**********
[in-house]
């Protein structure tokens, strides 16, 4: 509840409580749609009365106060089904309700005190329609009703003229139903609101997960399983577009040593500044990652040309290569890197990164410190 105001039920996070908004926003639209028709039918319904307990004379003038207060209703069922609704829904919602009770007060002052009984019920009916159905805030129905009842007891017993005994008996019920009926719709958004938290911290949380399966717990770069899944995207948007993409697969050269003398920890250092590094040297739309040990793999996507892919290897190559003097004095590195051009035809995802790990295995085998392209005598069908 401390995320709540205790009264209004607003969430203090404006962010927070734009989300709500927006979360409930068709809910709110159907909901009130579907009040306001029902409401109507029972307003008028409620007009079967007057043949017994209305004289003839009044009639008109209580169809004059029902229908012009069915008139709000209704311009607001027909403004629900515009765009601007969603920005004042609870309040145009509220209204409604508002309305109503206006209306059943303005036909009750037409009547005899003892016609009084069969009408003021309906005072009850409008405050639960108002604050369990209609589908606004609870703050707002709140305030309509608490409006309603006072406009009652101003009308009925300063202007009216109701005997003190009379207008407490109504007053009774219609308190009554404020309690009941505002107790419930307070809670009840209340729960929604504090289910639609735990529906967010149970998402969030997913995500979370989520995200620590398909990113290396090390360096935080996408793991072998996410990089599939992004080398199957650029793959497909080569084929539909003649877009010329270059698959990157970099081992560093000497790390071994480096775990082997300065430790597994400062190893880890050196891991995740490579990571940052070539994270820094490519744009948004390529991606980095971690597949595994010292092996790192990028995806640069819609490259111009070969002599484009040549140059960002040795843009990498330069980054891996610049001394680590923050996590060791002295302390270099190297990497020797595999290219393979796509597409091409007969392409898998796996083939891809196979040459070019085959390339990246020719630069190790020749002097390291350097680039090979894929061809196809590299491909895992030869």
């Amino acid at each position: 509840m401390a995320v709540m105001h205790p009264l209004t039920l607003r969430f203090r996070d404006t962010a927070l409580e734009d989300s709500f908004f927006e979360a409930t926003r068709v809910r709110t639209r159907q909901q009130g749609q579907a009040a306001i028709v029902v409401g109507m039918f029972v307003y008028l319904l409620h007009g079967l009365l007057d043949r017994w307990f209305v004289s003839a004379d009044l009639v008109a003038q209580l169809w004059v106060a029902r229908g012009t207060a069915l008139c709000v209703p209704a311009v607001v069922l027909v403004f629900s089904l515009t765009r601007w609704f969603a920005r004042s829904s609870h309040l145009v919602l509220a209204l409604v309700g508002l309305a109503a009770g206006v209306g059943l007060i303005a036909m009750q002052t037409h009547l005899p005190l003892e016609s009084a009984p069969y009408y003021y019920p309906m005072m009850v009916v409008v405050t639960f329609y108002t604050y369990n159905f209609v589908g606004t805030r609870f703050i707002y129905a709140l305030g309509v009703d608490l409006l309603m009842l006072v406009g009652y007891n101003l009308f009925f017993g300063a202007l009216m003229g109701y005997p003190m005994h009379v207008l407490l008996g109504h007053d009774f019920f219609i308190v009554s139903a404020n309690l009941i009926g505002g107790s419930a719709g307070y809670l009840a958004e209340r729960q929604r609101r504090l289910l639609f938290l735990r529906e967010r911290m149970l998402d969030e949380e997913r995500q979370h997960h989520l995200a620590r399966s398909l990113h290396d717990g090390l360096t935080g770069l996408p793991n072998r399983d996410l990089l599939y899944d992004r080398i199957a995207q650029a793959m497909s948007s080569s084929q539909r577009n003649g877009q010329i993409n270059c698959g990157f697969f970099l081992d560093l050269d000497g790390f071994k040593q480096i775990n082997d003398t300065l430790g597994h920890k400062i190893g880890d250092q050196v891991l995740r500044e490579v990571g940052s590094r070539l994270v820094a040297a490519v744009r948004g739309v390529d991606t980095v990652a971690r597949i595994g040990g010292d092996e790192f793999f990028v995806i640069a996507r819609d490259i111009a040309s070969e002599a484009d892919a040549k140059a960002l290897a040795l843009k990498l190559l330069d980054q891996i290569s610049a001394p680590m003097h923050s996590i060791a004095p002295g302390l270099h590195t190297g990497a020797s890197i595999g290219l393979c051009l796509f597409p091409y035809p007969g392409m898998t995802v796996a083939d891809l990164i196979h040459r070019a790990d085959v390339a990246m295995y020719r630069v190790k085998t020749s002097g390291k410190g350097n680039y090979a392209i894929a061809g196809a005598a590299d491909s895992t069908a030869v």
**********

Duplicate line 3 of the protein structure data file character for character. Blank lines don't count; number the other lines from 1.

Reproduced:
């Amino acid at each position: 509840m401390a995320v709540m105001h205790p009264l209004t039920l607003r969430f203090r996070d404006t962010a927070l409580e734009d989300s709500f908004f927006e979360a409930t926003r068709v809910r709110t639209r159907q909901q009130g749609q579907a009040a306001i028709v029902v409401g109507m039918f029972v307003y008028l319904l409620h007009g079967l009365l007057d043949r017994w307990f209305v004289s003839a004379d009044l009639v008109a003038q209580l169809w004059v106060a029902r229908g012009t207060a069915l008139c709000v209703p209704a311009v607001v069922l027909v403004f629900s089904l515009t765009r601007w609704f969603a920005r004042s829904s609870h309040l145009v919602l509220a209204l409604v309700g508002l309305a109503a009770g206006v209306g059943l007060i303005a036909m009750q002052t037409h009547l005899p005190l003892e016609s009084a009984p069969y009408y003021y019920p309906m005072m009850v009916v409008v405050t639960f329609y108002t604050y369990n159905f209609v589908g606004t805030r609870f703050i707002y129905a709140l305030g309509v009703d608490l409006l309603m009842l006072v406009g009652y007891n101003l009308f009925f017993g300063a202007l009216m003229g109701y005997p003190m005994h009379v207008l407490l008996g109504h007053d009774f019920f219609i308190v009554s139903a404020n309690l009941i009926g505002g107790s419930a719709g307070y809670l009840a958004e209340r729960q929604r609101r504090l289910l639609f938290l735990r529906e967010r911290m149970l998402d969030e949380e997913r995500q979370h997960h989520l995200a620590r399966s398909l990113h290396d717990g090390l360096t935080g770069l996408p793991n072998r399983d996410l990089l599939y899944d992004r080398i199957a995207q650029a793959m497909s948007s080569s084929q539909r577009n003649g877009q010329i993409n270059c698959g990157f697969f970099l081992d560093l050269d000497g790390f071994k040593q480096i775990n082997d003398t300065l430790g597994h920890k400062i190893g880890d250092q050196v891991l995740r500044e490579v990571g940052s590094r070539l994270v820094a040297a490519v744009r948004g739309v390529d991606t980095v990652a971690r597949i595994g040990g010292d092996e790192f793999f990028v995806i640069a996507r819609d490259i111009a040309s070969e002599a484009d892919a040549k140059a960002l290897a040795l843009k990498l190559l330069d980054q891996i290569s610049a001394p680590m003097h923050s996590i060791a004095p002295g302390l270099h590195t190297g990497a020797s890197i595999g290219l393979c051009l796509f597409p091409y035809p007969g392409m898998t995802v796996a083939d891809l990164i196979h040459r070019a790990d085959v390339a990246m295995y020719r630069v190790k085998t020749s002097g390291k410190g350097n680039y090979a392209i894929a061809g196809a005598a590299d491909s895992t069908a030869v």